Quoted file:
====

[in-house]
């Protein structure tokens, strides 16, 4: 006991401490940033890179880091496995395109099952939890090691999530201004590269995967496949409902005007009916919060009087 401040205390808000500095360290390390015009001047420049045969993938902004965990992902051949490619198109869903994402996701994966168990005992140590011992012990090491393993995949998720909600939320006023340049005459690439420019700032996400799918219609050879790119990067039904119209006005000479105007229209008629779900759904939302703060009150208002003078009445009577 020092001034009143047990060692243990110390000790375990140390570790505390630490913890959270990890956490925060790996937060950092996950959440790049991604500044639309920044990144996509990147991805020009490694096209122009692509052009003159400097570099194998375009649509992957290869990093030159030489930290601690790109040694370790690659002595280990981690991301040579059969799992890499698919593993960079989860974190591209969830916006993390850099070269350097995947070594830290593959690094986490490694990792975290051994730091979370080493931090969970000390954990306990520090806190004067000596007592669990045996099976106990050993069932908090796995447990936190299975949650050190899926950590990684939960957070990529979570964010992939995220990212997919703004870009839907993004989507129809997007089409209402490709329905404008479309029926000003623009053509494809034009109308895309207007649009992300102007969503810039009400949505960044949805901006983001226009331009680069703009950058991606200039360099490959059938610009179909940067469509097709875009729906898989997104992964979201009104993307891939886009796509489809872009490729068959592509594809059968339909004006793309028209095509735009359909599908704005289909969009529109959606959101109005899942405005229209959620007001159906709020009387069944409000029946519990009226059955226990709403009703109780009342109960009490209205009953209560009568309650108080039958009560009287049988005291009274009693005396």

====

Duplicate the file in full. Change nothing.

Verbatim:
[in-house]
């Protein structure tokens, strides 16, 4: 006991401490940033890179880091496995395109099952939890090691999530201004590269995967496949409902005007009916919060009087 401040205390808000500095360290390390015009001047420049045969993938902004965990992902051949490619198109869903994402996701994966168990005992140590011992012990090491393993995949998720909600939320006023340049005459690439420019700032996400799918219609050879790119990067039904119209006005000479105007229209008629779900759904939302703060009150208002003078009445009577 020092001034009143047990060692243990110390000790375990140390570790505390630490913890959270990890956490925060790996937060950092996950959440790049991604500044639309920044990144996509990147991805020009490694096209122009692509052009003159400097570099194998375009649509992957290869990093030159030489930290601690790109040694370790690659002595280990981690991301040579059969799992890499698919593993960079989860974190591209969830916006993390850099070269350097995947070594830290593959690094986490490694990792975290051994730091979370080493931090969970000390954990306990520090806190004067000596007592669990045996099976106990050993069932908090796995447990936190299975949650050190899926950590990684939960957070990529979570964010992939995220990212997919703004870009839907993004989507129809997007089409209402490709329905404008479309029926000003623009053509494809034009109308895309207007649009992300102007969503810039009400949505960044949805901006983001226009331009680069703009950058991606200039360099490959059938610009179909940067469509097709875009729906898989997104992964979201009104993307891939886009796509489809872009490729068959592509594809059968339909004006793309028209095509735009359909599908704005289909969009529109959606959101109005899942405005229209959620007001159906709020009387069944409000029946519990009226059955226990709403009703109780009342109960009490209205009953209560009568309650108080039958009560009287049988005291009274009693005396």